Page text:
The next day the Enemys manfully pursuing them, the prince consenting to his Councill, was forced to retire into an impregnable place, and all the Souldiery togeather with him. It was fortifyd with trenches and Banks in the very middle of which ther was situated (in a rock fenct about with walls), a most round impregnable Castle, nigh which stood another very high Tower, by which, [underneath the Earth,] [N.B. underneath the earth is crossed out in the original] by burrows cut out under ground, The Steward could, without the Knowledge of the Enemys, carting in all things which were necessary for food and Warr, as was heretofore done at Napoli di Romania, while Soliman the King of Turky besiegd at twenty years, and perceivd not how a relief of victualls and other things came came into the Town. But the Prince having received his men within the walls, betook himself into the Castle, and into a little round Chamber, very much adorned allso with all things worthy of so great a Prince, in which he remaind the whole time which the Siege lasted, because he was extremely delighted with that retirement: it was built as is to be seen in the dukedom of Lorraine. From there he could see by four windows whatever inventions the Enemys had to intercept him. But they could not enter, because the chief door of his House was so shut up that no body could open it, except his faithfull Steward, who had so orderd and provided all things, that during the whole year of the Siege, nothing was working.
By reason of the manifold and most sharp Assaults made every day by the Emperours souldiers, The Prince was forced to divide his Army into five companys, that each of them might watch in their turns. The Captains of the Army thus persuading the Emperour not to remove his Camp. If we (say they) shall have the Prince, he will deservedly laugh at us, especially because he was of our order, and says that he for that reason retird from us, because he was un worthily used: wherefore if he es- cape our hands, he will seek all occasion of revenge. These and the like words moved the Emperour, that he obstinately determind to take the Prince captive either by famines, or which other way he could. But winter coming on the Emperour for a while withdrawing with himself a part of his Camp, left the rest at the Siege, under the command of a potent Lord, who doyly made very many Assaults upon the Souldiery of the good Prince. The Emperours purpose was not to move his Camp before the expiration of the year. Which the Prince understanding by his Steward, commanded his troups that each one of them should bring one Ensign taken by force of Arms out of the Emperours Army, imposing the penalty of his greatest indignation, if they performed not his commands. But that if they did perform them, he giving to each a large reward, promised over and above in his own person, accompanyd with his faithfull Steward to sally forth and give the Enemy battle so stoutly, that he would either lose his life, or carry of the Emperour's first Ensign, and would enrich with the spoils all who had followd him, above all his Enemys who besieged him. Therefore having taken courage, before that set time was elapst there were brought to him by his Troops as many of the Emperours Ensigns as he had required, by the means of the duplication of the Circle, which a certain Prince of France had taught his Steward.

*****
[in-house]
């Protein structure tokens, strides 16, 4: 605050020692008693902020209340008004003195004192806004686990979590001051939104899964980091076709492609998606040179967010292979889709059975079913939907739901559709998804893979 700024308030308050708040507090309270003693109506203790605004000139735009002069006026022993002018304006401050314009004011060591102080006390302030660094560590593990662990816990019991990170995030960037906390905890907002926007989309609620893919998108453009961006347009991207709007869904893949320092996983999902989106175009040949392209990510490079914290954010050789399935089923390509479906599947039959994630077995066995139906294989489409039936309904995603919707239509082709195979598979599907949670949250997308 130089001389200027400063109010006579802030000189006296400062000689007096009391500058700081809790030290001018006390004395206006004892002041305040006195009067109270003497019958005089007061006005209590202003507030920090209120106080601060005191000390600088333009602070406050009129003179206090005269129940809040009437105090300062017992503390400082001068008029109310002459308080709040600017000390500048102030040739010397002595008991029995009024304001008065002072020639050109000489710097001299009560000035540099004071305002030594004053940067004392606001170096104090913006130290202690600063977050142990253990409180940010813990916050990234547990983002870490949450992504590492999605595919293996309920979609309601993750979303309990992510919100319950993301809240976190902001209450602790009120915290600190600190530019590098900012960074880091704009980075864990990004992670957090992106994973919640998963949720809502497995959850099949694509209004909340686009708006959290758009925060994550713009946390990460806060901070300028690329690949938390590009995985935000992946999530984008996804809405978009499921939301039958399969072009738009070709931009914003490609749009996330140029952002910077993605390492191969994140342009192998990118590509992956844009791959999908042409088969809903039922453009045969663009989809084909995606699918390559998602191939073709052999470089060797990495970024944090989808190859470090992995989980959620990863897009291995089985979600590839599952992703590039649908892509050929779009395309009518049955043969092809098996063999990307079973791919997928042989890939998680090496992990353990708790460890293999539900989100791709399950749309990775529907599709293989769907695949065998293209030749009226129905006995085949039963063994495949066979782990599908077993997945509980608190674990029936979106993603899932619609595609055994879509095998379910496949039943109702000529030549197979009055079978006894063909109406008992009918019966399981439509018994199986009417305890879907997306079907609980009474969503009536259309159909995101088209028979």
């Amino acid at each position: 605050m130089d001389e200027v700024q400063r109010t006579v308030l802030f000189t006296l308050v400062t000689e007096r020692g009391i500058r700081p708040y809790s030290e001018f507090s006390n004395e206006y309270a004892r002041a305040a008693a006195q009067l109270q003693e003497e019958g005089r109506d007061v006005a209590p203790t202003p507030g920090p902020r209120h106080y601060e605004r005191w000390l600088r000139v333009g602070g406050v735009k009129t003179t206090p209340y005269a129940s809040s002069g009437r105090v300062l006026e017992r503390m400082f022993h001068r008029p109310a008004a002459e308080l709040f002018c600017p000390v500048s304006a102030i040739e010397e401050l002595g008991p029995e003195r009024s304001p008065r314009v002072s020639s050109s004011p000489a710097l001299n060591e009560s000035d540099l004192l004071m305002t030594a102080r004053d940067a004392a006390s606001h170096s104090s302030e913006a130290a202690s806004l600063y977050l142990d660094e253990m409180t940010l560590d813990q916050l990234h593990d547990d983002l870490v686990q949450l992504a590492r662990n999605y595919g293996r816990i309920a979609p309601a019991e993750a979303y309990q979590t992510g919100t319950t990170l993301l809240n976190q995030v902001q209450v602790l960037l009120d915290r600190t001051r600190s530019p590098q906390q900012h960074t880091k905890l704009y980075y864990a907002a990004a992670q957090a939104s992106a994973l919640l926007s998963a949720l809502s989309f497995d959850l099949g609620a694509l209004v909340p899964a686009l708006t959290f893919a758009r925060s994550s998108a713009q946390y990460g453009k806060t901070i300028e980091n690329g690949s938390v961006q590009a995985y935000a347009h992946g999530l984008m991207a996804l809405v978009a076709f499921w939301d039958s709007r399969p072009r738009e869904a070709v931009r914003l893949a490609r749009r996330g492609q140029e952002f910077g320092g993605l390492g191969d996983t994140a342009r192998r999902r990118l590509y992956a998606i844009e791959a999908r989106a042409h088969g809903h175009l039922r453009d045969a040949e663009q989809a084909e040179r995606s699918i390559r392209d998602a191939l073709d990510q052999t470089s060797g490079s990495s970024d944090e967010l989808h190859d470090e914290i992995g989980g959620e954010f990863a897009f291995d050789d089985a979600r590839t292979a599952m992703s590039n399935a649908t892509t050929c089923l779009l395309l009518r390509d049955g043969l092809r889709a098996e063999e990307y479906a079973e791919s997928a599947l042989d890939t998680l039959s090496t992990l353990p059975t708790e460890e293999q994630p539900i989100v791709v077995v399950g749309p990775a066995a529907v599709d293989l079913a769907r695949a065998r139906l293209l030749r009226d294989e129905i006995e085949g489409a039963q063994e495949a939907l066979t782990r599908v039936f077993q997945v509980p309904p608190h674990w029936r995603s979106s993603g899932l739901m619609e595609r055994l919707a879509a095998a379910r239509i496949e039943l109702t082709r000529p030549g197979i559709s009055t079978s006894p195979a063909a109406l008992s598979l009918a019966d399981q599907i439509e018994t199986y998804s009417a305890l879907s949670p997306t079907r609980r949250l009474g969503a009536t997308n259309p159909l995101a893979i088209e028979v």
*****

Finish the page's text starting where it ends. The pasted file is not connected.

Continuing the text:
The first Ensign was of the black German Horsemen, which they call black Reuthi [I believe Curassiers], The second was diversifyd with many Colours. The third was not much unlike the Ensign of the King of France: -The fourth was adorned with the Moon in her increase: But the fifth was like the greatest Standard of the Emperour: which indeed so augmented the Prince's courage that the next day he with his Steward came out to the walls, and there stoutly fought above measure, untill he obtained the greatest Imperiall Standard. Returning at last from Battle, and being weary, he by the Steward is refresht with the former food left in the beginning of the Siege; and his strength being recruited he another day with his friends, and with his Steward, manfully assaulting the Enemy, partly overthrew, partly put to flight the Emperours whole Army, by the assistance of his Captains, who were all illustrated with the Colours of their Prince. Whereby it came to pass afterwards that every Potentate, whether he be Pope, or Emperour, or King, Prince, or Soliman whatever they be, doe yield the Prize and grant the victory with the greatest applause to this one onely Prince Gold: God so commanding and willing it, to whom be everlasting Prais, Honeur and Glory.